I always feel like Phoebe has an easy elevator pitch. It’s a story about a little girl and her best friend who’s an arrogant unicorn. It’s easy. There’s more to it, but that’s a pretty good basic understanding of how the strip works. With Ozy and Millie I’m not sure there is as easy an elevator pitch for it – which might be one reason why I never successfully got it syndicated. It takes place in an all animal universe, because at the time I was really into stuff like Walt Kelly’s Pogo. Ozy and Millie are foxes and children and misfits. Millie was a sort of pre-Phoebe self portrait, but she’s a much more combative character than Phoebe is. Millie is kind of at war with the world. Ozy is her best friend and he’s sort of the one person who will put up with her. It’s as autobiographical as Phoebe and Her Unicorn is, but for a younger much less subtle version of me. Ozy’s dad is a dragon, and dragons secretly run the world. Or maybe he’s full of it. I was never clear if Ozy’s dad is telling the truth or not, but he’s full of stories about, “Oh, this reminds me of the time I helped William Howard Taft...”
When they asked about putting a book together of those strips, they asked me if I wanted to put them out in order, but I really didn’t. That strip took a couple years to really find itself. The art style changed a lot over the run of Ozy and Millie. It’s not like with Phoebe where my drawing style was kind of established. For the book, I picked stuff from 2002-2007, part of the strip where the drawing style of the strip was established and not changing much. I had to pick strips that didn’t seem super dated, so no jokes about George W Bush or early 2000s boy bands that a Phoebe reader picking up the book now is going to scratch their head at. I think the result is a book that you can pick up that represents the characters and the strip well for what it is. I hope the Phoebe audience is into it.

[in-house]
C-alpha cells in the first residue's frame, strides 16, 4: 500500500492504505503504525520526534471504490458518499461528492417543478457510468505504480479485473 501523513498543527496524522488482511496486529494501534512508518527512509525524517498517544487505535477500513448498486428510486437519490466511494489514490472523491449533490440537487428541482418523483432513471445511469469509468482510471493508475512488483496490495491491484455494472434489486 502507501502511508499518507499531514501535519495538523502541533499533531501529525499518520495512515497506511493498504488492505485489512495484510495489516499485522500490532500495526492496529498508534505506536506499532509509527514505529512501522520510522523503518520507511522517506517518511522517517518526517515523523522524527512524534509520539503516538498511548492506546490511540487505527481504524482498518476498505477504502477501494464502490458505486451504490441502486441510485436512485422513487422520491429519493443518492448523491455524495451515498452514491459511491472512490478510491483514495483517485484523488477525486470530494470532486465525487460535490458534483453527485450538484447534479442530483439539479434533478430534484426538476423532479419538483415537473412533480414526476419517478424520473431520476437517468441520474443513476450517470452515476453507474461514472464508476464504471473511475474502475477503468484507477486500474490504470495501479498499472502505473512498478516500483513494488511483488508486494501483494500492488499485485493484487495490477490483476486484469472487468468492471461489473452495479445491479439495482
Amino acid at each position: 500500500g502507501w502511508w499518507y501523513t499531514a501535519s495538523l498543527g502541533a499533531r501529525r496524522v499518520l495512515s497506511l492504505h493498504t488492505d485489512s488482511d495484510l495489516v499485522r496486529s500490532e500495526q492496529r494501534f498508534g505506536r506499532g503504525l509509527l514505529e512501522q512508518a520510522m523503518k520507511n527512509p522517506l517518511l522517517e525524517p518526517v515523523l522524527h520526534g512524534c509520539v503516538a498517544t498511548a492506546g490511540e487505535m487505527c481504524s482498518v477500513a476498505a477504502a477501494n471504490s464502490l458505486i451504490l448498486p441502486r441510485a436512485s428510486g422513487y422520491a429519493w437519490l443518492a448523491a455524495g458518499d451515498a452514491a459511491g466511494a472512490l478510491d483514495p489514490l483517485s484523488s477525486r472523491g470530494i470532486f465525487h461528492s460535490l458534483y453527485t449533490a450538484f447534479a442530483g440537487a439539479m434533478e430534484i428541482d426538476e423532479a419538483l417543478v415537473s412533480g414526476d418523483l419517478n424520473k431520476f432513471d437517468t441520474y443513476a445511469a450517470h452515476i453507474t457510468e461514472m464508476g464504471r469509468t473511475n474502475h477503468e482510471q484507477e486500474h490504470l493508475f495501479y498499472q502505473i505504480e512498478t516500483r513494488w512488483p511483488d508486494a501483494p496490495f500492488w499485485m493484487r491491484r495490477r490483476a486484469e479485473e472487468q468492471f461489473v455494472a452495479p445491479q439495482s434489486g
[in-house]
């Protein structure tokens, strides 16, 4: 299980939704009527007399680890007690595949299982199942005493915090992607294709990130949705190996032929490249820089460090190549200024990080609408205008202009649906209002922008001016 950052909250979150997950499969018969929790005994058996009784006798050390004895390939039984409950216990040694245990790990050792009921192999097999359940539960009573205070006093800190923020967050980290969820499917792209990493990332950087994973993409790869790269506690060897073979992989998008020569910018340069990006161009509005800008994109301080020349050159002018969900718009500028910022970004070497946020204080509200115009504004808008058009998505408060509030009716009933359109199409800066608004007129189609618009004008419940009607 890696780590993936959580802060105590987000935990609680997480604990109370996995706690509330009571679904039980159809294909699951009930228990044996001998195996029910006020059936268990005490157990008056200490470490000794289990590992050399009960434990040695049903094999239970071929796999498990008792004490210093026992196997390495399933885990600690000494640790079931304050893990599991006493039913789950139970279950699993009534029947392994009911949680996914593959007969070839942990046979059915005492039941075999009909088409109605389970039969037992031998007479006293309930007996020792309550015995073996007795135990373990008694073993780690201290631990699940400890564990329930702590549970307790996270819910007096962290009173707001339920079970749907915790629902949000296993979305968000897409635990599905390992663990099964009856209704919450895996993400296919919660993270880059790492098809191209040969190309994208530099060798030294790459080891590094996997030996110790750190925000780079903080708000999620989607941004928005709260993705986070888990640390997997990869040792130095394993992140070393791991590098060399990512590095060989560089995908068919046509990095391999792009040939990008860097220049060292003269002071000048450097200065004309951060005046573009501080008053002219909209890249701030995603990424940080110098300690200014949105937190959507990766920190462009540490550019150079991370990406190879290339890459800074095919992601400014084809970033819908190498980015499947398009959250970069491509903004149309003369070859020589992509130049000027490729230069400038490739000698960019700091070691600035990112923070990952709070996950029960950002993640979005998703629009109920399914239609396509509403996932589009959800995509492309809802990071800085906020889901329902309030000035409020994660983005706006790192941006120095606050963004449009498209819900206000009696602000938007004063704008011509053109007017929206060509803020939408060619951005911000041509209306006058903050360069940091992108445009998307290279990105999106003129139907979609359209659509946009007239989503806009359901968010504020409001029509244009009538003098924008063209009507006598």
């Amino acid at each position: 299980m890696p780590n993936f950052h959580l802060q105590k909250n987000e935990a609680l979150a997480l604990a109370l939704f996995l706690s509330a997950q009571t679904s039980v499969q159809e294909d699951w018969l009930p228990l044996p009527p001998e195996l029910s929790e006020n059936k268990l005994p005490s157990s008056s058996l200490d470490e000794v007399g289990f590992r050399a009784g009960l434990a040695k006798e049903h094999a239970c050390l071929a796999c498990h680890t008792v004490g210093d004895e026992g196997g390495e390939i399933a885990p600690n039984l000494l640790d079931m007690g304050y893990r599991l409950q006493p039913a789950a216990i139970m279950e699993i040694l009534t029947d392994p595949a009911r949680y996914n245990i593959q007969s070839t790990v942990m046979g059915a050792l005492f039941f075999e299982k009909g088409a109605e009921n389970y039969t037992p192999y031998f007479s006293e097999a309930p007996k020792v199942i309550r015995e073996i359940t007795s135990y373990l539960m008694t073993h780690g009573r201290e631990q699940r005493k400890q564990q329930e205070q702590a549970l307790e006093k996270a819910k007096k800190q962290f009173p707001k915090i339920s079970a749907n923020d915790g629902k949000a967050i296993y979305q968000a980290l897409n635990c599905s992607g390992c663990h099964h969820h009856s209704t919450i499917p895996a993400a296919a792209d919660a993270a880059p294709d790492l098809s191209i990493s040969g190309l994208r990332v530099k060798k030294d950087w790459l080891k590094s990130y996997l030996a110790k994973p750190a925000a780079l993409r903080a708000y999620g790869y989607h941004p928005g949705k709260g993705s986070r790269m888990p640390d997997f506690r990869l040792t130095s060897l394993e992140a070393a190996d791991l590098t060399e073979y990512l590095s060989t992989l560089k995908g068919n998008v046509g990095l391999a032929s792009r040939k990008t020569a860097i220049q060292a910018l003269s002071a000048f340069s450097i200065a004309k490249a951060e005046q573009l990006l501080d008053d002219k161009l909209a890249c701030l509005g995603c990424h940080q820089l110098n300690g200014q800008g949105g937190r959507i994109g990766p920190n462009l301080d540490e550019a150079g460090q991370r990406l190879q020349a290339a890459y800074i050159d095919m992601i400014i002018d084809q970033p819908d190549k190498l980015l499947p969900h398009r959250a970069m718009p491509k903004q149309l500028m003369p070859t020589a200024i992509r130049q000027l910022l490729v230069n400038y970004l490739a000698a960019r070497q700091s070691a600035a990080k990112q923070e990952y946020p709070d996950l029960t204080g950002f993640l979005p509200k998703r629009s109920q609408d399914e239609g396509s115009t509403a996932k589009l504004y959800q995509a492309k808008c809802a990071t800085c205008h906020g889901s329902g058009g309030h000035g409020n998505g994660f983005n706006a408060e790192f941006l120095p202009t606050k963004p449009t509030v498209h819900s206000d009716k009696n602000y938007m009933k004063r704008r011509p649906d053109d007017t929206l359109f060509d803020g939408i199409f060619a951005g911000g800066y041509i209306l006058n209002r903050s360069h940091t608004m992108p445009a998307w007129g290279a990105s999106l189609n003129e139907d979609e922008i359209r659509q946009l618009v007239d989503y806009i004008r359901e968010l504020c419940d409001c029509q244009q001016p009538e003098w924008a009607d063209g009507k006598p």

I was angry when I was young. I didn’t see it this way at the time. I’m almost sorry every conversation with me comes back to this, but looking back on it, Ozy and Millie is very much me trying to sort out the whole gender thing for myself. There’s a reason that the characters are a boy and a girl. Ozy is a very detached, serene, accepting boy character, and he’s the anchor for Millie, a girl who’s angry with the world for being what it is and wants to burn the whole thing down. That’s sort of the conversation that was happening in my head when I was younger. By the time Phoebe came along I’d settled a lot of things for myself. Phoebe is not out setting fires but Millie very much was.
There are stories in Ozy and Millie that are overtly about gender. There was a whole story where Ozy and Millie dressed as each other’s genders as an experiment to see how people treated them for a day. By the time I got to doing Phoebe and Her Unicorn what I wanted to say about gender was different. I really felt it was important to do a strip where both leads were female. Not just because that’s what I was feeling inside myself by that time, I’d sort of settled that question, but also there weren’t a lot of strips like that. There are strips with multiple female main characters, but nothing like what I wanted to see. Bill Watterson said in the Calvin and Hobbes 10th Anniversary book that after so many strips about boys, a strip about a little girl drawn by a woman would be nice to see. I was like, that’s what I want to do. I want to a strip in that area but from my perspective. Which I had come to realize is a very female perspective.
It’s a female perspective and it’s a very feminist point of view I would argue, as have many others. You’ve also embraced a lot of feminine qualities. Perhaps most obviously by the covers and the colors.